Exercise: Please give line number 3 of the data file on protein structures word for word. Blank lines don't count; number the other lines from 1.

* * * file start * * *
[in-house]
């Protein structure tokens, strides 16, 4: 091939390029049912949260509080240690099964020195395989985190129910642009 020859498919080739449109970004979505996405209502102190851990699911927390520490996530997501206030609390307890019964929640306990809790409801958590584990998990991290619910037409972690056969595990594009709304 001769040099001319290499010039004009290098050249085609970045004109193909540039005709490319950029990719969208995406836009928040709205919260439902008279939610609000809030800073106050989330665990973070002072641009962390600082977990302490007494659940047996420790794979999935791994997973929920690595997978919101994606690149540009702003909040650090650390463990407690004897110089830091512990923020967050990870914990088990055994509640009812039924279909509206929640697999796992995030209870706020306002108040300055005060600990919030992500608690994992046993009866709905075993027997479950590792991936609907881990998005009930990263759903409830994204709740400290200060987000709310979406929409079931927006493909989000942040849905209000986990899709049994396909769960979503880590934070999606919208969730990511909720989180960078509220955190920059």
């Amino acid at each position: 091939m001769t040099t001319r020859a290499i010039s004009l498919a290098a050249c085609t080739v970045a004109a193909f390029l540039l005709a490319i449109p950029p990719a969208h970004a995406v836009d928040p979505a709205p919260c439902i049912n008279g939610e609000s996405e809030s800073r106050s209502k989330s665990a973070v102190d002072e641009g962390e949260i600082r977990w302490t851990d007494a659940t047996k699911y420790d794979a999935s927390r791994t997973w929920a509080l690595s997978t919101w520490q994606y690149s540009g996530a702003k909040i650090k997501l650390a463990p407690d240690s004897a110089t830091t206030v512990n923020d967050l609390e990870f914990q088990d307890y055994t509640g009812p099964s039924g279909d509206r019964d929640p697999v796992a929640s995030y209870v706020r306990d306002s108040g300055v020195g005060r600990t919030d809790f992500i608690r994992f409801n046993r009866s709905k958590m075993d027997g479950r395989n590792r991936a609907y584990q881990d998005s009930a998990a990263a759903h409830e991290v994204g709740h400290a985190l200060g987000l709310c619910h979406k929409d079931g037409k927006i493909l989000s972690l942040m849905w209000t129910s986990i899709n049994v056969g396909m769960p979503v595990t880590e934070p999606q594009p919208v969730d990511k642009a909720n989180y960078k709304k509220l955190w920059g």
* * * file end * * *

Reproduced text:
């Amino acid at each position: 091939m001769t040099t001319r020859a290499i010039s004009l498919a290098a050249c085609t080739v970045a004109a193909f390029l540039l005709a490319i449109p950029p990719a969208h970004a995406v836009d928040p979505a709205p919260c439902i049912n008279g939610e609000s996405e809030s800073r106050s209502k989330s665990a973070v102190d002072e641009g962390e949260i600082r977990w302490t851990d007494a659940t047996k699911y420790d794979a999935s927390r791994t997973w929920a509080l690595s997978t919101w520490q994606y690149s540009g996530a702003k909040i650090k997501l650390a463990p407690d240690s004897a110089t830091t206030v512990n923020d967050l609390e990870f914990q088990d307890y055994t509640g009812p099964s039924g279909d509206r019964d929640p697999v796992a929640s995030y209870v706020r306990d306002s108040g300055v020195g005060r600990t919030d809790f992500i608690r994992f409801n046993r009866s709905k958590m075993d027997g479950r395989n590792r991936a609907y584990q881990d998005s009930a998990a990263a759903h409830e991290v994204g709740h400290a985190l200060g987000l709310c619910h979406k929409d079931g037409k927006i493909l989000s972690l942040m849905w209000t129910s986990i899709n049994v056969g396909m769960p979503v595990t880590e934070p999606q594009p919208v969730d990511k642009a909720n989180y960078k709304k509220l955190w920059g």